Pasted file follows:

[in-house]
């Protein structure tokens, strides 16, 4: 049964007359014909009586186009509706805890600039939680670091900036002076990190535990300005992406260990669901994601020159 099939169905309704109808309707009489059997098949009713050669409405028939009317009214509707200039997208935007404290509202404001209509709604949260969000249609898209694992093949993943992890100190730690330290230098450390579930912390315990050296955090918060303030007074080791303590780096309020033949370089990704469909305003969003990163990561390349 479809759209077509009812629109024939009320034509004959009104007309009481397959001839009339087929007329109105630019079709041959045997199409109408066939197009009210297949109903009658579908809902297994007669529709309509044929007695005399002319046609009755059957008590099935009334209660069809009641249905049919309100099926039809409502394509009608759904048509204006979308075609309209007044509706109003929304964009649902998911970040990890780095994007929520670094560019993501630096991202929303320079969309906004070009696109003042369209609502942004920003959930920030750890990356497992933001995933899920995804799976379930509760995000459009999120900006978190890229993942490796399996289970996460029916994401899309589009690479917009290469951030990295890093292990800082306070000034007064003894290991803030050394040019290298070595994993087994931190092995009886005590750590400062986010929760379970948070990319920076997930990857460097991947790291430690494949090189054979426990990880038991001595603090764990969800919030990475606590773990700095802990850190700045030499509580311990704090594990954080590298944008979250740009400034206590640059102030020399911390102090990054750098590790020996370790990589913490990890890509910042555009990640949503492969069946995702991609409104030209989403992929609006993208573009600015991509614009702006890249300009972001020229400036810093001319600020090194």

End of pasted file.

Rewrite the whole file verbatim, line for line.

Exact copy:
[in-house]
């Protein structure tokens, strides 16, 4: 049964007359014909009586186009509706805890600039939680670091900036002076990190535990300005992406260990669901994601020159 099939169905309704109808309707009489059997098949009713050669409405028939009317009214509707200039997208935007404290509202404001209509709604949260969000249609898209694992093949993943992890100190730690330290230098450390579930912390315990050296955090918060303030007074080791303590780096309020033949370089990704469909305003969003990163990561390349 479809759209077509009812629109024939009320034509004959009104007309009481397959001839009339087929007329109105630019079709041959045997199409109408066939197009009210297949109903009658579908809902297994007669529709309509044929007695005399002319046609009755059957008590099935009334209660069809009641249905049919309100099926039809409502394509009608759904048509204006979308075609309209007044509706109003929304964009649902998911970040990890780095994007929520670094560019993501630096991202929303320079969309906004070009696109003042369209609502942004920003959930920030750890990356497992933001995933899920995804799976379930509760995000459009999120900006978190890229993942490796399996289970996460029916994401899309589009690479917009290469951030990295890093292990800082306070000034007064003894290991803030050394040019290298070595994993087994931190092995009886005590750590400062986010929760379970948070990319920076997930990857460097991947790291430690494949090189054979426990990880038991001595603090764990969800919030990475606590773990700095802990850190700045030499509580311990704090594990954080590298944008979250740009400034206590640059102030020399911390102090990054750098590790020996370790990589913490990890890509910042555009990640949503492969069946995702991609409104030209989403992929609006993208573009600015991509614009702006890249300009972001020229400036810093001319600020090194």